I'm a big fan of alternate histories, sometimes the weirder the better. Usually they're based on some change in a real-world event: what would happen if Stonewall Jackson wasn't killed by his own men? What would happen if Hitler had successfully invaded Great Britain? Some, however, are a bit more fantastical, and those can be even better. J. Gregory Keyes has created just such a series in his "Age of Unreason" books, the first of which is Newton's Cannon. If the first book is anything to go by, it's going to be a fun read.
In 1681, Sir Isaac Newton has had a startling revelation in his study of alchemy, unleashing "Philosopher's Mercury," which allows people to manipulate the four elements of Earth, Air, Fire and Water. This results things like floating balls of light that make candles obsolete, and powerful weapons as well. Fast-forward to 1720. The French and the English are at war, and King Louis XIV of France demands a weapon that will turn the tide, a weapon so devastating that even he doesn't know what he's unleashed: a device known mysteriously as Newton's Cannon. Over in the Colonies, a young apprentice named Benjamin Franklin has stumbled upon the secret. Using the new devices that allow words to be transferred over vast distances, he stumbles upon a mathematical problem that he has the answer for. But is he helping the English, or is he making a terrible mistake? Whatever the case, somebody's after him, forcing him to flee Boston and get Newton to help him. But there may be more going on than even Sir Isaac knows. Somebody (or something) may be pulling everybody's strings, for its own ghoulish purposes.
Newton's Cannon is a great blend of science, a little bit of magic, and a whole lot of "what-if." The historical characters, while much younger than we are familiar with (we meet Ben Franklin at age twelve), are still fairly recognizable. Ben is very intelligent, a writer and a printer's apprentice to his older brother, James. He's also an inventor, which unfortunately brings him a bit of trouble. The story follows two plot lines, Benjamin Franklin's and that of a woman named Adrienne who becomes involved with King Louis. Occasionally, the viewpoint switches to the king's. For the most part, though, the chapters alternate between Ben and Adrienne with no variance in that pattern. Of course, most of the chapters leave off with cliffhangers which make you want to read just one more chapter (actually two, considering you have to read a chapter with the other character first). This pattern can get a bit tiring after a while; it would have been nice to have another viewpoint character to liven things up a little bit.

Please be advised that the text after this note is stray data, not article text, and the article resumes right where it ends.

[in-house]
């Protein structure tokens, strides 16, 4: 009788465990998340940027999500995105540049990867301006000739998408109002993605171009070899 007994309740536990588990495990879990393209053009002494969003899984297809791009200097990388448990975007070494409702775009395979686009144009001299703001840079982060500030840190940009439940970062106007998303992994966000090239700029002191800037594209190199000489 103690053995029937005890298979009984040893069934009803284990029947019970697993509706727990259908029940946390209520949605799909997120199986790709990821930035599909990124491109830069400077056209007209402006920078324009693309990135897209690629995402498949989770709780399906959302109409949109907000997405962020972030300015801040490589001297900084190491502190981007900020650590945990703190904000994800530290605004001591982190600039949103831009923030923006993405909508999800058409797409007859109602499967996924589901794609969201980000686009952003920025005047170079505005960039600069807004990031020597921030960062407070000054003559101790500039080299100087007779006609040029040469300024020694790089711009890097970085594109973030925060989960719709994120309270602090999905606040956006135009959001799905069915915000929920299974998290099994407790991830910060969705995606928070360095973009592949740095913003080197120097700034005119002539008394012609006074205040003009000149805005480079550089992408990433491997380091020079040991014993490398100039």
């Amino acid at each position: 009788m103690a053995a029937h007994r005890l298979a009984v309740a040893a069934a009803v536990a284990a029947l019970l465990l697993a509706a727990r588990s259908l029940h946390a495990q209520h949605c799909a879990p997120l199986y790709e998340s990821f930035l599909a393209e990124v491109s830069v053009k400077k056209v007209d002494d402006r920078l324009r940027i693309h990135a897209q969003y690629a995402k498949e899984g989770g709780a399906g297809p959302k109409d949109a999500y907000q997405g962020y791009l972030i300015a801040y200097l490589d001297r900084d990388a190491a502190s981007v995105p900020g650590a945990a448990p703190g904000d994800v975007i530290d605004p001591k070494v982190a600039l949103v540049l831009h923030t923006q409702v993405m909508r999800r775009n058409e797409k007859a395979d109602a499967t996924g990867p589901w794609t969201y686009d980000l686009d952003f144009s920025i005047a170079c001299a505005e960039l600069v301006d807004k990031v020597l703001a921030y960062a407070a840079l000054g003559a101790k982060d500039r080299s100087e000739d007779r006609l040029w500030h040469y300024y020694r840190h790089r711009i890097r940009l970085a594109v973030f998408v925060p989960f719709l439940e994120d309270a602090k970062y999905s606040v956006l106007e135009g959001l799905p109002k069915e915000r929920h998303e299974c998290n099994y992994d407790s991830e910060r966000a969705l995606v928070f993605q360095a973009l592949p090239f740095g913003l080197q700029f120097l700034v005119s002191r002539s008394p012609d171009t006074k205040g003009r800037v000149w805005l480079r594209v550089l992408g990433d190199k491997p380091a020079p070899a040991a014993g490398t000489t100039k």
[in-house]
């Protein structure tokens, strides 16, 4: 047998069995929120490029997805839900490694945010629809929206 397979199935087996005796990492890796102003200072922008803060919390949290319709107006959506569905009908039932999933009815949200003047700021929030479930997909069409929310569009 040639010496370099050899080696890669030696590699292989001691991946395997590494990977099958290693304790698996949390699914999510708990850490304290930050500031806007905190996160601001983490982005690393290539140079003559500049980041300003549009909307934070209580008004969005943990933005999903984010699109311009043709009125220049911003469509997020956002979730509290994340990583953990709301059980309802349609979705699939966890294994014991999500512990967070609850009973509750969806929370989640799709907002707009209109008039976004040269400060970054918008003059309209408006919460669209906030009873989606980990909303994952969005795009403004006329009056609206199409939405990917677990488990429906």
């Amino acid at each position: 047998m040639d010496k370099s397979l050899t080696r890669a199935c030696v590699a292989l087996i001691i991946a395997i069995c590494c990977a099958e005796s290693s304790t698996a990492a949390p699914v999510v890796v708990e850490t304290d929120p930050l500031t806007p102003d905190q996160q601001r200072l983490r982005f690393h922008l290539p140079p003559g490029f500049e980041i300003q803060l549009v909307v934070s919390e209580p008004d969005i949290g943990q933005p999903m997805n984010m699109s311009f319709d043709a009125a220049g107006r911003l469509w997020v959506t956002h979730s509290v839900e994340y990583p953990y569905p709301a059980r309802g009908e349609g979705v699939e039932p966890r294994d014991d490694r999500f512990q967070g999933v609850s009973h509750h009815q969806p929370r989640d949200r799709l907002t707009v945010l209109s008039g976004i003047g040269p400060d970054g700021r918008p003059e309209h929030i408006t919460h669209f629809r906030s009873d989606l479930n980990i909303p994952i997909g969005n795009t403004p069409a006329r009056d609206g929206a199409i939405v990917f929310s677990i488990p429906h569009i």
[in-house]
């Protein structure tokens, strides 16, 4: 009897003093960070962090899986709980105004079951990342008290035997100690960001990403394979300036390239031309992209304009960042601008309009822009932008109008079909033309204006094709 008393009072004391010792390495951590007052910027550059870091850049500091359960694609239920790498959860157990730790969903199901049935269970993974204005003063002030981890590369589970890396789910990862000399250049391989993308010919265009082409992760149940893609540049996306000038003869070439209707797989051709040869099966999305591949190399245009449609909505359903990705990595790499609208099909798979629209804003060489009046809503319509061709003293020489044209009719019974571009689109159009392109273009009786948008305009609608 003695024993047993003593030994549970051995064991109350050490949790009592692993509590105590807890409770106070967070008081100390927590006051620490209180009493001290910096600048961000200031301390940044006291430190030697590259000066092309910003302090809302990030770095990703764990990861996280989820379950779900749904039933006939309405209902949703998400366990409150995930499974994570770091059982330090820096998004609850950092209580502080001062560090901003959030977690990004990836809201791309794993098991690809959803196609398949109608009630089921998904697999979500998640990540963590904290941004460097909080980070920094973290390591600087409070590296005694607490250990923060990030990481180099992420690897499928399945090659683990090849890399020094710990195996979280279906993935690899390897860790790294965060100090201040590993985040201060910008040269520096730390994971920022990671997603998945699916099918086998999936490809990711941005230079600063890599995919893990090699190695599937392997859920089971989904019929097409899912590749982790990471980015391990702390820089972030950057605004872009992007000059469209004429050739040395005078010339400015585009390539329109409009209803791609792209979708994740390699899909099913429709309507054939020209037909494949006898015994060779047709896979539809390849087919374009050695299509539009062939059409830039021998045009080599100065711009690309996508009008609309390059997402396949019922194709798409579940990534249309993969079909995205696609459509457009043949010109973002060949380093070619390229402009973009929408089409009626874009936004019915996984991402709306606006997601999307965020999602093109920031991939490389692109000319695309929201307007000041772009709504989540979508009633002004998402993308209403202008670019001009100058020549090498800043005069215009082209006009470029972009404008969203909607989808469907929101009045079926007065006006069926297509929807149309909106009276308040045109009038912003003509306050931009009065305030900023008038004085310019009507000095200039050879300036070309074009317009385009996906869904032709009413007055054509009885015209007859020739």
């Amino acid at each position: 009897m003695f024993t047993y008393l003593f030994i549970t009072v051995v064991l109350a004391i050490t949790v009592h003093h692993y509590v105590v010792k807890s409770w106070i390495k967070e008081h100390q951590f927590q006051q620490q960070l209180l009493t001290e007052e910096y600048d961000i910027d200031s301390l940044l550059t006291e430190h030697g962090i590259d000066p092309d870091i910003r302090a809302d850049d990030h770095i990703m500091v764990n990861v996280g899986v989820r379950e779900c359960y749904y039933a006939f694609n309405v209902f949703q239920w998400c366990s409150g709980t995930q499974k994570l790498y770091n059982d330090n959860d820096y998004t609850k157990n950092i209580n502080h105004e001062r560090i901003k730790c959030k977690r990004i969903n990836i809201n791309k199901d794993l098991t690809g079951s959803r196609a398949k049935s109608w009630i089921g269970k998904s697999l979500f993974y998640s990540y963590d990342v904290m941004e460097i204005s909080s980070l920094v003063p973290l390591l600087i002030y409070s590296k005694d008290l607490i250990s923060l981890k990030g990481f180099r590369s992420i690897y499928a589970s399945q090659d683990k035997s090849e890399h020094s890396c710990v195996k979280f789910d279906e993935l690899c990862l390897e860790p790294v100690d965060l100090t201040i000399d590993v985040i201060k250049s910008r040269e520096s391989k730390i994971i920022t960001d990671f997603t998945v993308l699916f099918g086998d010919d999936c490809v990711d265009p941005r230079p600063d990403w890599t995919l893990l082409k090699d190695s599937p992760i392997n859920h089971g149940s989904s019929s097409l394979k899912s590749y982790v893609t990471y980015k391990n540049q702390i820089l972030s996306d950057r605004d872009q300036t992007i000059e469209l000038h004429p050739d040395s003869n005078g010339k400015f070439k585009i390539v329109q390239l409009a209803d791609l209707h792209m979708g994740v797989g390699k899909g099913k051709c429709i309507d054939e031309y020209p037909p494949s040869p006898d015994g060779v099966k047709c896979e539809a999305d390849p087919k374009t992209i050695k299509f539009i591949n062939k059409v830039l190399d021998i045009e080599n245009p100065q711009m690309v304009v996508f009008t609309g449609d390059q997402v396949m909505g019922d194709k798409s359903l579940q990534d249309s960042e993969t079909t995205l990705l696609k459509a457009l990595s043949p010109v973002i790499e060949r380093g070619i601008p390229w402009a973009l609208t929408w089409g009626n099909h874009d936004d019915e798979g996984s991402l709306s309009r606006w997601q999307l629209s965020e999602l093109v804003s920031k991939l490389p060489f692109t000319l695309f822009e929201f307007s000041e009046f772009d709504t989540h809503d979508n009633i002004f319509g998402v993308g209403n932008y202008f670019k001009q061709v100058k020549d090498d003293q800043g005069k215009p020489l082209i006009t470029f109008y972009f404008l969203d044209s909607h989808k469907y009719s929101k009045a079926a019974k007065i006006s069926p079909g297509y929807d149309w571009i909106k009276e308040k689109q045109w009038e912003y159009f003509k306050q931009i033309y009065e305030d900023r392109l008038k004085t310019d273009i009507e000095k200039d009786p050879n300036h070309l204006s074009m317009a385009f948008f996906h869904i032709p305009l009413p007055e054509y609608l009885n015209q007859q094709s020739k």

One other somewhat annoying aspect of Keyes's writing is his tendency to open a chapter with either Ben or Adrienne knocked out or asleep, and having to have the events of the last little while explained to them. It happens three or four times, and while it can be a valid technique should be used sparingly. It's almost as annoying as constantly starting chapters in the middle of the action and explaining how they came about in flashback. Thankfully, Keyes doesn't go that far. With the exception of these little things, though, his prose is decent. There were no turns of phrase that made me shiver in appreciation, but he didn't make any real mistakes, either. It's a pleasant read that grabs you and holds on to you.
While the historical characters are done well, I can't quite say the same thing for the other incidental characters. The French chief of security, Torcy, isn't too bad, though he doesn't get a lot of characterization until the end. Adrienne, of course, is fleshed out, but her scientific companions (especially Fatio) don't get much. This is a shame, because Fatio is actually the driving force behind the fiendish plot. It would have been nice to get a little motivation from him. We get the picture that he is a former student of Newton's and they had a falling out, but that's it. It's unclear who survives the book (except Newton and Franklin, of course), so we don't even know if they will appear in the next books to flesh out their characters further. It's a shame, because they could have been interesting. Newton's philosophical companions suffer from sounding much the same, with only MacLaurin's Scottish brogue distinguishing him from the rest (except for the woman). All in all, they get just enough characterization to do their jobs, but not enough to always be interesting.
This is a very plot-driven book. Two main characters drive most of it, and they are what makes the plot interesting. You can feel Ben's horror as he realizes what he's done and tries to take steps to rectify it. Adrienne is trapped in a situation not of her devising, and she has to decide whether to be the queen or a pawn. If she can work things right, she can be one of the players instead of one of the pieces. Something else is lurking in the background, just waiting to jump out and make their decisions moot. Some questions are left hanging (just who is Bracewell, and what was he doing with Ben before Ben made his discovery that made him dangerous?), but they may be explained in the next book. Then again, circumstances in this book make that not very likely.
All in all, Newton's Cannon is a very good first book and will definitely make you want to go farther. It's not your normal alternate history but an historical fantasy. People who don't like alternate history should not necessarily stay away from it; it just uses a historical background to make the setting easier for both author and reader. It's well worth picking up.